The Universal Christ

"The resurrection gives us a Christ who is spiritually present; the Holy Spirit gives us a Christ who is universally present. By the coming of the Holy Spirit the risen Christ is made omnipresent, and the whole process of revelation here and now completed. Nothing higher can be looked for until the veil is dropped on the other side. Momentous consequences follow the acceptance of this truth. If the age of the Spirit under which we are now living marks the final outgoing of God to man; if the God who is manifested in Christ is every-where present in the Spirit; if through the medium-ship of the Spirit he dwells in the inner sanctuary of the soul; if he is not only with man, but in man; if through the Holy Spirit his presence within the soul is realized as the presence of Christ, then the time foretold by Jesus has come when temples and shrines are no longer indispensable, when every man has immediate access to God as the Father, and when every humble receptive soul may become "an habitation of God in the Spirit." "
- James Mann Campbell (The Presence, p. 89)

The New Covenant Gift of the Spirit

"Let us recall the three considerations that have been
mentioned. First, that our Lord Himself in His Divine-human nature was on earth, and is now in heaven, possessed of the fulness of the Spirit, and this in such a manner that the Spirit entered into all He was in the one sphere, and enters into all He is in the other. Secondly, that the Spirit given us by our Lord in His glorified condition is His own Spirit in the most definite and particular meaning of the words. Thirdly, that when the Spirit is bestowed upon us He must be made inwardly and experimentally ours, entering into all that we are in a manner similar to that in which He entered into all that Jesus was and is. Let us fix these three points distinctly in our minds, and it will follow that the Spirit promised as the chief gift of the New Covenant is pervaded by human as well as Divine elements. As the Spirit of the exalted and glorified Lord, He is not the Third Person of the Trinity in His absolute and metaphysical existence, but that Person as He is mediated through the Son, who is human as well as Divine. It is on this particular aspect of His being that He diffuses Himself through the members of Christ's body, and abides in them. Only as human, entering into and coalescing with what is human, can He be also our Spirit dwelling in a living and real way within us."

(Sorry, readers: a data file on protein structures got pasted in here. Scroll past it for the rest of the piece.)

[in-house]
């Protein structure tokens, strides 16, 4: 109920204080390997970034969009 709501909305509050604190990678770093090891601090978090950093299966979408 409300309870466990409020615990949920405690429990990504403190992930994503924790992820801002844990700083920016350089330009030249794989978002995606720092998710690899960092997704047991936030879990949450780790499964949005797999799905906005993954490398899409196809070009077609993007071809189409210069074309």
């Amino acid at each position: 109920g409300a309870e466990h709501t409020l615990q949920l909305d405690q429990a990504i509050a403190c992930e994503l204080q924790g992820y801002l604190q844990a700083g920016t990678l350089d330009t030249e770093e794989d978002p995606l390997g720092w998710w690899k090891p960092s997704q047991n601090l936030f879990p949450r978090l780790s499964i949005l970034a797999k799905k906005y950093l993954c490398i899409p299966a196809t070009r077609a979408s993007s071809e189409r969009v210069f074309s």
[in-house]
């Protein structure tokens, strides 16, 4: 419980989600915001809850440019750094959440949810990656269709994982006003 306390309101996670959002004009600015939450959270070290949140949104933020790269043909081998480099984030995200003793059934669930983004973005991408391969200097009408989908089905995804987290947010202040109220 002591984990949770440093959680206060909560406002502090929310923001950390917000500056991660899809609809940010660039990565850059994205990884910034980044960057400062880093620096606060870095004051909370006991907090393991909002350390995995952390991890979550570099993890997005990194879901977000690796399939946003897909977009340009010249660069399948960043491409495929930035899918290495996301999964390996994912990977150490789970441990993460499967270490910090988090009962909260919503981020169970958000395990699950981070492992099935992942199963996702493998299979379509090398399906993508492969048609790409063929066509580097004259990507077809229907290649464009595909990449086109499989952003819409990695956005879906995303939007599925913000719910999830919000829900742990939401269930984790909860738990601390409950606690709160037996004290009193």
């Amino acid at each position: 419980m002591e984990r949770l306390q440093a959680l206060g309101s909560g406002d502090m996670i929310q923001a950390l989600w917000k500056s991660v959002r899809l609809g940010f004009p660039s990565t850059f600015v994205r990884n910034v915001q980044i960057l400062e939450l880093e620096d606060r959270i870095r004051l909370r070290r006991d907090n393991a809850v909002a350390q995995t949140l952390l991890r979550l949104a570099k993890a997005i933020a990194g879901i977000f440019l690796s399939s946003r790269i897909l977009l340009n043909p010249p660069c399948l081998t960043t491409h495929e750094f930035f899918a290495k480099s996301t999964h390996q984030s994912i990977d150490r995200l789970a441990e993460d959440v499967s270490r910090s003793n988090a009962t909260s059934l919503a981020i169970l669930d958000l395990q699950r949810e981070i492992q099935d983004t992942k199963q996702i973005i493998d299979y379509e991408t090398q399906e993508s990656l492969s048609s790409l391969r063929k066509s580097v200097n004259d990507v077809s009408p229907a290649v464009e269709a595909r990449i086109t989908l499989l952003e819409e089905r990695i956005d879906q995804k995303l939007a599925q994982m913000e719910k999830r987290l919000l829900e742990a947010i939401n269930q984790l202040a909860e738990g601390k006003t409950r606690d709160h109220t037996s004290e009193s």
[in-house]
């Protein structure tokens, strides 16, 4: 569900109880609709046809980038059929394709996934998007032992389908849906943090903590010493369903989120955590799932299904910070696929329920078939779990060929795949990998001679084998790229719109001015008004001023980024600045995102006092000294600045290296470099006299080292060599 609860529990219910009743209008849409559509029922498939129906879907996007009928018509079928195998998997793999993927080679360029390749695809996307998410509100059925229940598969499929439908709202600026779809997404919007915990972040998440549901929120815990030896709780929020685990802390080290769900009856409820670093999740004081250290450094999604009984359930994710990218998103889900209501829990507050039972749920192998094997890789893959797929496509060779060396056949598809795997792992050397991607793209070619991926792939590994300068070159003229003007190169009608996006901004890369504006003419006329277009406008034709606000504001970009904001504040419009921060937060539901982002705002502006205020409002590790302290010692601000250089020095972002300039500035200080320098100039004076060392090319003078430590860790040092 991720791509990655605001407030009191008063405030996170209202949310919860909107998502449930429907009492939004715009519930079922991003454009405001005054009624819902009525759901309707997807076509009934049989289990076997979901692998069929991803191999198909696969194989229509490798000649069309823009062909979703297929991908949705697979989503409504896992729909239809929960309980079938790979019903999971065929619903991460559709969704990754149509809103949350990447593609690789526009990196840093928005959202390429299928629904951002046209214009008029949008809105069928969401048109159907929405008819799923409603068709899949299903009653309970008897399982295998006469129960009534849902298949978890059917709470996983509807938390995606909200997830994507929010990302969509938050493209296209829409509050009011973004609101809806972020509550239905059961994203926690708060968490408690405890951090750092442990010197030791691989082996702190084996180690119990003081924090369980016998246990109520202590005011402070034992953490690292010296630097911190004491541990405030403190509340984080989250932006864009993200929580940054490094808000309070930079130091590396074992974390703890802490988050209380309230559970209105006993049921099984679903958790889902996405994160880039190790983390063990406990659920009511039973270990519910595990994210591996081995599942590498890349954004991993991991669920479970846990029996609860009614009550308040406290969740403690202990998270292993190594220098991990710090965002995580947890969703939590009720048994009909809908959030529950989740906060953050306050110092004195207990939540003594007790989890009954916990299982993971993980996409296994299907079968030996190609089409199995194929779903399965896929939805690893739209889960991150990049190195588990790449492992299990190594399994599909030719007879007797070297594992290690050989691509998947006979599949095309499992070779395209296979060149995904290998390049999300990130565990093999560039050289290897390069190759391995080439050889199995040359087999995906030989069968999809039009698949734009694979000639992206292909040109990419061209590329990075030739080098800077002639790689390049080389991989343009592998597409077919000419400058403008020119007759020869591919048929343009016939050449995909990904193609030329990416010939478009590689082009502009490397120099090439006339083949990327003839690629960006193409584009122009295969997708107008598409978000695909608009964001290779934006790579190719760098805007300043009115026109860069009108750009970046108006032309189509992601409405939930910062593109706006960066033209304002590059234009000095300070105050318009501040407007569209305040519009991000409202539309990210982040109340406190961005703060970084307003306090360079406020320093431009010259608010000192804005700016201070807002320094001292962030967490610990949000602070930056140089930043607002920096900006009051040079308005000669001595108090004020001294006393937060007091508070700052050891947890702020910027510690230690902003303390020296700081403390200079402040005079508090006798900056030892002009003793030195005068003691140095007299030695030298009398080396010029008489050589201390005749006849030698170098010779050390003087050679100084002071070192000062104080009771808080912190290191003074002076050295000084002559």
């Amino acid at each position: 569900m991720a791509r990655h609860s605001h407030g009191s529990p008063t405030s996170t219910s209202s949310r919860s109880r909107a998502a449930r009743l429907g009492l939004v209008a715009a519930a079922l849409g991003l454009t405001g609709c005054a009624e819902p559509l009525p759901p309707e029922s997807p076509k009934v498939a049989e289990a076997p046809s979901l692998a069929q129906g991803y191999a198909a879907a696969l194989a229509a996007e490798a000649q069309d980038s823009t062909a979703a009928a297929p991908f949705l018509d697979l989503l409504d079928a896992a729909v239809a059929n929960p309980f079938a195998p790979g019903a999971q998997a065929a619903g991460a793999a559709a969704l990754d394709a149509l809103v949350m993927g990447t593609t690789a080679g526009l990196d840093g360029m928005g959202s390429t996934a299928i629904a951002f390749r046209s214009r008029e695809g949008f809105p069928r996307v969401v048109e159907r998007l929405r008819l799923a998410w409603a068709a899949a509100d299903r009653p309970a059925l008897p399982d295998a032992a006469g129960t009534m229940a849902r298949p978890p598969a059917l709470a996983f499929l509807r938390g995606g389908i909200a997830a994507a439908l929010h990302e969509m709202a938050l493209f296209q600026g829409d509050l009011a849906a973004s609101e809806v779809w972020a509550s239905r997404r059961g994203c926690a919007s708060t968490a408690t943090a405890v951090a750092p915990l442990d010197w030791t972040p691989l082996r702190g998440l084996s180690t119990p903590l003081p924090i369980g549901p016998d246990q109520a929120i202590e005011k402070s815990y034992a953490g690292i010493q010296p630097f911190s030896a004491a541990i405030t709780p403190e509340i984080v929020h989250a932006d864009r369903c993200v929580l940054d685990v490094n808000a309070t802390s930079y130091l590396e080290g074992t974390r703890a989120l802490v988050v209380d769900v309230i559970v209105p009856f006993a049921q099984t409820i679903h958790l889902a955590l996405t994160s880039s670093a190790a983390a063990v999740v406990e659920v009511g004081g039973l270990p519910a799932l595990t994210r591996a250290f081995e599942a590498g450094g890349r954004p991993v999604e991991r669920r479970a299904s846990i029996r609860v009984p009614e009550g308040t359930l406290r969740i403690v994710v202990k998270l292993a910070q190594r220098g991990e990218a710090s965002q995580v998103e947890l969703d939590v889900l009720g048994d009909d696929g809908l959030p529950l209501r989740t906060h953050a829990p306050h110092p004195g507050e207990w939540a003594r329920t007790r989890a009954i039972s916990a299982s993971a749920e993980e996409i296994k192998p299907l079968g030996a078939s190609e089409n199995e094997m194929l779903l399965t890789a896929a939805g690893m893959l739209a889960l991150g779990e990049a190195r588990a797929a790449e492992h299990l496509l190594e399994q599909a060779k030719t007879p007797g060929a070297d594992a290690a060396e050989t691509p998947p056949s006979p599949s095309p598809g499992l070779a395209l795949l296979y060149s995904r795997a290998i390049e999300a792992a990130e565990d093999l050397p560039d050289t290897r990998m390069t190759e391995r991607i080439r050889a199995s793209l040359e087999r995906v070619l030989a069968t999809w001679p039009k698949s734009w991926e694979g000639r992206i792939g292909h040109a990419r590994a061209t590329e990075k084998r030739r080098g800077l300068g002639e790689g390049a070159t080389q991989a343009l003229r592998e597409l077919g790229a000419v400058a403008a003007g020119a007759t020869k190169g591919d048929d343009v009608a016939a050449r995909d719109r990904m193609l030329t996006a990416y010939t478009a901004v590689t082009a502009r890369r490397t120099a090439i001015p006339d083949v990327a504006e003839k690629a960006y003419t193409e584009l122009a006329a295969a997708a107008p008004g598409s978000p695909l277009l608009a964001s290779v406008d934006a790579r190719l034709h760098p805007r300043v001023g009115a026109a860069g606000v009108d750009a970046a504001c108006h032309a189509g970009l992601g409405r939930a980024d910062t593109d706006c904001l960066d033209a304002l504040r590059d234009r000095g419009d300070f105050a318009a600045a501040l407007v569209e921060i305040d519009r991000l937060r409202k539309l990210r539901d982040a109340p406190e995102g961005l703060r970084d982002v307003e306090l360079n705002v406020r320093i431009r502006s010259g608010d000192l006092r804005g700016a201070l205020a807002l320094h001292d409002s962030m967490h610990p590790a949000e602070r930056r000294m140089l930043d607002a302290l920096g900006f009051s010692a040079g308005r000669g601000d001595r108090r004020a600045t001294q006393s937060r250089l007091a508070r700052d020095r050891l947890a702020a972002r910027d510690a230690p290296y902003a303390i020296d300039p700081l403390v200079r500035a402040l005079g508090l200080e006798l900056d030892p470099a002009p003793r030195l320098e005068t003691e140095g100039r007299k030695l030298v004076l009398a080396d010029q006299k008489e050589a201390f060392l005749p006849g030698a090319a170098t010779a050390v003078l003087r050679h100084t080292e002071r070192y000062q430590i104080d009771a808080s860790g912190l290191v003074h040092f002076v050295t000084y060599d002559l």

- William Milligan (The Ascension and Heavenly Priesthood of Our Lord, p. 189)

Friday, April 28, 2017

Brief was the interval between His departure and His return

"Dr. Horatius Bonar instructs Christians of to-day to sing:

"The Church has waited long
   Her absent Lord to see;
 And still in friendlessess she waits,
   A friendless stranger she."

    An absent Lord! Think of it; and yet He has said, "Lo, I am with you all the days, even unto the consummation of the age." A friendless stranger! Think of it; and yet He says, " I will not leave you orphans, I will come unto you." Why should the church keep mourning the absence of her Lord when she has the assurance of His abiding presence? Why should the spouse of the Ever-Living Christ sit down in the dust, clad in the weeds of widowhood, bewailing the loss of her Lord when He is really present with her? Why should believers in a risen Christ dolefully sing "Down life's dark vale we wander till Jesus comes," when they ought rapturously to sing, "Joy to the world the Lord is come?" In the ear of the church of to-day let the ancient call be sounded, "Cry aloud and shout, thou inhabitant of Zion, for great is the Holy One of Israel in the midst of thee."
    It is told of a poor peasant in the mountains of Wales that month after month, year after year, through a long period of declining life, every morning as soon as he awoke he opened his window toward the east, and looked to see if Christ was coming. He need not have looked so long. The Christ for whose appearance he strained his eyes was present with him, an unseen guest in his humble cottage, an unimagined power for comfort in his longing heart. The Lord he sought in the skies he might have found in his soul.
    With a like sense of hope deferred, which made the heart sick, St. Bernard exclaimed, "Holy Lord, dost thou call that a little time in which I shall not see thee? O, this little while is a long little while." How quickly would the sorrow of St. Bernard have been turned into joy had he only come to see that Christ kept His parting promise to the very letter. Brief was the interval between His departure and His return. He came again speedily, just as He had promised. After His resurrection His disciples saw Him and their hearts were flooded with a new-found joy that no one could take away from them. After His ascension He was restored to them fully, dwelling in their hearts by the power of His Spirit, reviving their drooping hopes, and inspiring them with courage and strength for the coming conflict. And thus in their experience were the words fulfilled, "Verily I say unto you, there be some of them that stand here who shall in no wise taste of death, till they see the Son of man coming in His kingdom." "

- James Mann Campbell (The Indwelling Christ, pgs. 113-116)

*Re-post from 7/21/15

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